“I’m the only candidate who has professional background in education and social work,” Deutsch said.
A native of Warren, N.J., Deutsch attended Watchung Hills Regional High School. There, she participated in student government and pursued volunteer work, chiefly with The Valerie Fund, a nonprofit focused on pediatric cancer.
Deutsch pursued coursework in American Studies and English while at the University, and was awarded the Morris W. Croll Poetry Prize. Deutsch also received an Ed. M. from Harvard University’s Graduate School of Education and a Masters of Social Work from the Rutgers University School of Social Work, and was a member of the Phi Alpha honor society.
In her professional life, Deutsch has pursued several education-related endeavors. In particular, she has worked at Crossway Community as a program associate and at the Institution for Education Leadership and the Academy for Education Development as a research assistant. Deutsch later worked at the University as a reader in the admissions office and as a pre-med and health professions adviser. She has also done private consulting for nonprofit organizations and has worked and as an educational adviser.
Deutsch has sat on a number of boards — among them, the Friends of the Library Board for the Princeton Public Library, the HiTops board, and the 101 Fund board. HiTops, according to their website, is a “health education and advocacy organization,” and the 101 Fund is a non-profit organization that provides graduates of Princeton High School with need-based scholarships.
In 2010, Deutsch created the social media group Princeton Balance after attending a screening of Abeles and Congdon’s Race to Nowhere. Through Princeton Balance, Deutsch shares articles, ideas, and information that relate to and promote student wellness.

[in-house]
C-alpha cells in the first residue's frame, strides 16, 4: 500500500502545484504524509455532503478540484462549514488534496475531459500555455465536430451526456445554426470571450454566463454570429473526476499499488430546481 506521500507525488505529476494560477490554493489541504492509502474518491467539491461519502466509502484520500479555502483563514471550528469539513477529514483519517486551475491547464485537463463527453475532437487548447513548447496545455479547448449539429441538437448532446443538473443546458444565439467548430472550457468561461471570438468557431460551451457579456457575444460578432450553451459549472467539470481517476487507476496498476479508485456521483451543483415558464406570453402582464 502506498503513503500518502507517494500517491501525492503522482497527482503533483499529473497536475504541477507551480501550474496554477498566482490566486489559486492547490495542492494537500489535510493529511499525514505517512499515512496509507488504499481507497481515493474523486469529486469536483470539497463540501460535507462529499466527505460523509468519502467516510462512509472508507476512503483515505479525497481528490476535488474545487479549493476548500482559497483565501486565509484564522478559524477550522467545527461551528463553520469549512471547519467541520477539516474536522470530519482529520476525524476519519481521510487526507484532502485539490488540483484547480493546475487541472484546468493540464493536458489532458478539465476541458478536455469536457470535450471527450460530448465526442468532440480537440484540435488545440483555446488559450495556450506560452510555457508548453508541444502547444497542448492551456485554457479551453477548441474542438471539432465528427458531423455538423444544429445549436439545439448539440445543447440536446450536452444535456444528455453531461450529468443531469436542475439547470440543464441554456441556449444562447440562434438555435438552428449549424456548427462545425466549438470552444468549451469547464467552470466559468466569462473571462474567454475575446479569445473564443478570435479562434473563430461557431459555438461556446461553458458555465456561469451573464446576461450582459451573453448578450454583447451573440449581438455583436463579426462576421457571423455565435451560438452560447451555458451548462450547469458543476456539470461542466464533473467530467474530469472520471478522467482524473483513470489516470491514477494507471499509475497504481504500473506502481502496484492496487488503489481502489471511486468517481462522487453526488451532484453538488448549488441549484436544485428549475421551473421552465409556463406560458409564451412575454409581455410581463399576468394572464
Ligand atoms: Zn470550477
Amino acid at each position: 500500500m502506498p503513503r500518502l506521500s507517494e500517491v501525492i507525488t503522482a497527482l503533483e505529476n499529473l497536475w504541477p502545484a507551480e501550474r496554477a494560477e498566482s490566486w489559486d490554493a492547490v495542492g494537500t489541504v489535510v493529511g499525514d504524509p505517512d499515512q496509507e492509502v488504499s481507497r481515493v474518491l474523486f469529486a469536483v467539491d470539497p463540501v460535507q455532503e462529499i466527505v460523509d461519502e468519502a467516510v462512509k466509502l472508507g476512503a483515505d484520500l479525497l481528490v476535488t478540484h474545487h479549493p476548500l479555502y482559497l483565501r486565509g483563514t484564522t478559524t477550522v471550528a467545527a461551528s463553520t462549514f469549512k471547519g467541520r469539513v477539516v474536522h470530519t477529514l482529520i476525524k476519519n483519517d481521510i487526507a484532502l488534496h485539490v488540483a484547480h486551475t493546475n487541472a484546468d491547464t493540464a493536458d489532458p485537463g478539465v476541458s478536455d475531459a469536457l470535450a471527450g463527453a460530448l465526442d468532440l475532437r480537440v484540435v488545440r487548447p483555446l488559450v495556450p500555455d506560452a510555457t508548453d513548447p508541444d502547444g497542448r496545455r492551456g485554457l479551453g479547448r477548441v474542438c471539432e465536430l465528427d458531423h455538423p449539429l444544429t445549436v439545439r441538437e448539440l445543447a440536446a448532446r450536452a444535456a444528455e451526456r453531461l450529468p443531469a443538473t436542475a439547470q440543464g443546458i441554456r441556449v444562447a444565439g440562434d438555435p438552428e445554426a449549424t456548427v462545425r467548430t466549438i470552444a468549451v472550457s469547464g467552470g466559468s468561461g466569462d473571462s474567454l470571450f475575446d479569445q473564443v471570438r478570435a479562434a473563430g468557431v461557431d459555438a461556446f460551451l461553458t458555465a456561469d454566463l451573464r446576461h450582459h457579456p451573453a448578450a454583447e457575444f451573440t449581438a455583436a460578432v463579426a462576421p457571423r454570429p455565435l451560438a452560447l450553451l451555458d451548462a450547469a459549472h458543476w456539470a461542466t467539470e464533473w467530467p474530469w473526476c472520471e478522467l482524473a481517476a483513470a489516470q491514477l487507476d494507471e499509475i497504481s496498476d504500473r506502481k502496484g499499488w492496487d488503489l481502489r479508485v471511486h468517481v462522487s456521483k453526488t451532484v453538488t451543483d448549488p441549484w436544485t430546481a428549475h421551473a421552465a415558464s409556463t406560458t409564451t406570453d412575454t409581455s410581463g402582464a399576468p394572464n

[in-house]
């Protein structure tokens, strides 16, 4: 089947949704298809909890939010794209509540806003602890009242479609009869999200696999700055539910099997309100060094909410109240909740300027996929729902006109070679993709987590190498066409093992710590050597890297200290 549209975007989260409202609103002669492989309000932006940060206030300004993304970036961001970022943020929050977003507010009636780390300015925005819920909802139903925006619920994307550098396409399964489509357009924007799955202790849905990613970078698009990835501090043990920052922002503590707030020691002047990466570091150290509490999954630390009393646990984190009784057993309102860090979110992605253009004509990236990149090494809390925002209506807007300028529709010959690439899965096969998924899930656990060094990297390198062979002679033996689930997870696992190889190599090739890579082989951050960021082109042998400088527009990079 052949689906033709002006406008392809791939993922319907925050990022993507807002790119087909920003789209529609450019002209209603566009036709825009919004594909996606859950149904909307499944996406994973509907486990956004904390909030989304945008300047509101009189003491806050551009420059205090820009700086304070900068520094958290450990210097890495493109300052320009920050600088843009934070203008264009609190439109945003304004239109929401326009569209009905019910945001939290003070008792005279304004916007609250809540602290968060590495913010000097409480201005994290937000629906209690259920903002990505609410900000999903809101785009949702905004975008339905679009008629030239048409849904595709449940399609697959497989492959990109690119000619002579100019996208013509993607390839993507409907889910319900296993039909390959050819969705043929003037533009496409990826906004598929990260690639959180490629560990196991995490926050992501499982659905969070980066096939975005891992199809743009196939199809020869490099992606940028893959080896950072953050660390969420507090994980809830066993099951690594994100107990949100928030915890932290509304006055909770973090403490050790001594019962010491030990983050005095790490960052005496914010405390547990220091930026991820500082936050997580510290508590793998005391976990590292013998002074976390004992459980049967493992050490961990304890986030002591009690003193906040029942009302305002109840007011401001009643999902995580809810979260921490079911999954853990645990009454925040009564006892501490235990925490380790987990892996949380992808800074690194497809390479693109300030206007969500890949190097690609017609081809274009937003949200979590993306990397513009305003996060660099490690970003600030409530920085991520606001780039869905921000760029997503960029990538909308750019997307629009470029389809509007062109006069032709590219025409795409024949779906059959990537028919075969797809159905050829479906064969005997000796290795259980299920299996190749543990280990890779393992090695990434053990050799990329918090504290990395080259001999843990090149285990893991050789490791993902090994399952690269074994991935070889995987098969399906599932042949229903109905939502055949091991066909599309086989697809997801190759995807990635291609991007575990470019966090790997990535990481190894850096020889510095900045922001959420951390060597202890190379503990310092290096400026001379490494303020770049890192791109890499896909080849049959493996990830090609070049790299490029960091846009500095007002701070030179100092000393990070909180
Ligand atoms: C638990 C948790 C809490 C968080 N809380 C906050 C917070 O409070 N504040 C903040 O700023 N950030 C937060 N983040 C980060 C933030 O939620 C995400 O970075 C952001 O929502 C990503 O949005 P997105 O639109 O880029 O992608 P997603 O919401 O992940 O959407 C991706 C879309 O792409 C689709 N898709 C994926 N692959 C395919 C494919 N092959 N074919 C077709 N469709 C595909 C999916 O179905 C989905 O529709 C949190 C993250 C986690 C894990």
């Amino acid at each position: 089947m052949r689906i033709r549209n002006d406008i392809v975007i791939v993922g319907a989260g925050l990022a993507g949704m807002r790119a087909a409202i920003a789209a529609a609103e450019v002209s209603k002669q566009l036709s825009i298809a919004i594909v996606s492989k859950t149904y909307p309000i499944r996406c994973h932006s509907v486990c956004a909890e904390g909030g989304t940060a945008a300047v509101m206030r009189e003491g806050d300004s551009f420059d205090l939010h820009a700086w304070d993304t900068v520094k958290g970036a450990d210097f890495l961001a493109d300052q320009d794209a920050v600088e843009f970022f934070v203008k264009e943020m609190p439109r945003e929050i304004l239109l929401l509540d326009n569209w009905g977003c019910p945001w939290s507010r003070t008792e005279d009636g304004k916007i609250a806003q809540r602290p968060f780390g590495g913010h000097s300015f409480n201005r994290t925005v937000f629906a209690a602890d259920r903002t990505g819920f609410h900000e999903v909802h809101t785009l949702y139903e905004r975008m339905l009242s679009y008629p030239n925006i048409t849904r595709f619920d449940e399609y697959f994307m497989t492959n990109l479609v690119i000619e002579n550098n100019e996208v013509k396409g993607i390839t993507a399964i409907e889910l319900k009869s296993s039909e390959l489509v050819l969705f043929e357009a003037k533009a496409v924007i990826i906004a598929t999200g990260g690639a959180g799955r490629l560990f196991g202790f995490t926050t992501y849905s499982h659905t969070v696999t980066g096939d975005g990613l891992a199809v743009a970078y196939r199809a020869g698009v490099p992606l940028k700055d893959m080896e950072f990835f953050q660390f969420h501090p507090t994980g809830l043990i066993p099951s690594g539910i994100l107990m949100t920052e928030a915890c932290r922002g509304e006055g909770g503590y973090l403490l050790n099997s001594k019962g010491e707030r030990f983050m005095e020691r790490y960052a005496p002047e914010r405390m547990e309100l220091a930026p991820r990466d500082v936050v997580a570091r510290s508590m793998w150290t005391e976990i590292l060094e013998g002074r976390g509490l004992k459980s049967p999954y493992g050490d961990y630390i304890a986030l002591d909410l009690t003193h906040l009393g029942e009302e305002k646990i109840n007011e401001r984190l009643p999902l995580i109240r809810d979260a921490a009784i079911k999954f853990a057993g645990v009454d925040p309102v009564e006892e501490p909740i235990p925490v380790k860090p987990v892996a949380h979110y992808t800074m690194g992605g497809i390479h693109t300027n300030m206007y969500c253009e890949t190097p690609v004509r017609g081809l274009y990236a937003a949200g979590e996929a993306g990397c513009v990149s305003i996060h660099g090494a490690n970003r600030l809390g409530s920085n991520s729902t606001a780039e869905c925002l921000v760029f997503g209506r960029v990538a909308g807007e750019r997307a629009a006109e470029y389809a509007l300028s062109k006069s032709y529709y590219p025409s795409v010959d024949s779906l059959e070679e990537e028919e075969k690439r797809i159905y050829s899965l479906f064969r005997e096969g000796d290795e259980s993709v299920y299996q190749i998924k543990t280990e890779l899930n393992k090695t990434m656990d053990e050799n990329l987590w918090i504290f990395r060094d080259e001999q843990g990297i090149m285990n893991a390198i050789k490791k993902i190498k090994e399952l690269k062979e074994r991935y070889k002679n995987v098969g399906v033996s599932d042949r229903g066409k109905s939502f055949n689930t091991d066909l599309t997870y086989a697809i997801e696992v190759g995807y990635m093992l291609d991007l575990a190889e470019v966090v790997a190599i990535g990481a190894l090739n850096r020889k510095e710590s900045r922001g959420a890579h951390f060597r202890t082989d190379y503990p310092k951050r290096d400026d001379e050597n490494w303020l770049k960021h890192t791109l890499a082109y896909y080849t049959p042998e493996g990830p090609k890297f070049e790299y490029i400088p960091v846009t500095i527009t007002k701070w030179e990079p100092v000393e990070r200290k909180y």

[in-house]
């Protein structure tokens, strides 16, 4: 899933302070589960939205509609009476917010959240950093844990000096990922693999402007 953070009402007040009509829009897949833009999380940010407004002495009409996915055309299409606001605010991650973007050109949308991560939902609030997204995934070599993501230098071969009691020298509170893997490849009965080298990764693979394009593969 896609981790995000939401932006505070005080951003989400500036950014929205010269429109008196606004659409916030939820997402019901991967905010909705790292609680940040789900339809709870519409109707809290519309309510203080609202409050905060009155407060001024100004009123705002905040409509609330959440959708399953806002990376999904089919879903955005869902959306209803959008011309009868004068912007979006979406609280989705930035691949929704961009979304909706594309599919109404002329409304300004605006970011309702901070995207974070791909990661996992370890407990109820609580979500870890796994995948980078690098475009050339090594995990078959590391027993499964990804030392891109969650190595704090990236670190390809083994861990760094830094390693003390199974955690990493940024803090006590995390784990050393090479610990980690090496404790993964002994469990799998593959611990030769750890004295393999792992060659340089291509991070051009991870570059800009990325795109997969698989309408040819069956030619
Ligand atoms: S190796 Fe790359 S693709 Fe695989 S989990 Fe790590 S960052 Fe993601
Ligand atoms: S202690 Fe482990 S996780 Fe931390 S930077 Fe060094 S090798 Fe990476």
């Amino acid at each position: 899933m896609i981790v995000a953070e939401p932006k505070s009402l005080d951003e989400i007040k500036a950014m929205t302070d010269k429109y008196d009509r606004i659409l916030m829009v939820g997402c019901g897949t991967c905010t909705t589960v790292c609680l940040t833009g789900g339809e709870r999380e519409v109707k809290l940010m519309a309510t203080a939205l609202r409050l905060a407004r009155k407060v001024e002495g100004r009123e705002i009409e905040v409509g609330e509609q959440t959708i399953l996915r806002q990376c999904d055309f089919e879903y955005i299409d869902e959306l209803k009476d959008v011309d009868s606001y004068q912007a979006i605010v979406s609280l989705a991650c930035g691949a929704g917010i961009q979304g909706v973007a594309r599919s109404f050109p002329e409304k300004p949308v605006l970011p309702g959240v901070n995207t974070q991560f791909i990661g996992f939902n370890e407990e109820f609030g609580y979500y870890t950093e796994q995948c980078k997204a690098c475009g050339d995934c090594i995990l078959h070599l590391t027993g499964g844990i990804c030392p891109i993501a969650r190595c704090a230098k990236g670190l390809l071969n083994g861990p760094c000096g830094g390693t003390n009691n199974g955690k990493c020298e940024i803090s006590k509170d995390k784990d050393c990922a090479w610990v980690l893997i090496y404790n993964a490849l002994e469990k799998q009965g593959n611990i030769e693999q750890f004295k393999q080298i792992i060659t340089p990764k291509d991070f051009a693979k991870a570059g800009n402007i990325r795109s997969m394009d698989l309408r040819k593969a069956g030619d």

With two children who attended public schools in Princeton, Deutsch has now decided to continue her work in education-related endeavors by running for a seat on the school board.
“I am running because I think that my longstanding efforts around wellness, my professional skills, and personal experience, all prepare me to be able to address the whole range of issues facing the district,” wrote Deutsch in an email, noting issues of social inequality, budgetary limitations, overcrowding, and tensions with the charter school. “I understand that tackling complex problems requires both urgency and patience, reaching out to and listening to all voices, AND keeping a focus on a big, ambitious picture goal like preparing all students to thrive…”
If elected, Deutsch hopes to focus on student wellness and on ensuring that high school students are prepared thoughtfully for life after graduation.
“I think too many kids come out of high school and they are exhausted by it rather than inspired by it,” she said. “I want the schools to be places where students can do well and be well, and I don’t think those two things have to be in conflict.”
She emphasized that achievement and balance for students are not mutually exclusive. Her main focus will be on culture and on working to ensure that students are supported.
“When a student comes to the high school, I am not sure we are paying enough attention to designing what their next four years are going to look like in a really individualized way,” she said. “I think there is an assumption in a kid’s mind and in a parent’s mind, and maybe in the teacher's and counselor’s mind about what the model is.” Through the board, Deutsch hopes to challenge that assumption.
The election will take place on Nov. 7, with Deutsch running against five other candidates for three spots on the board.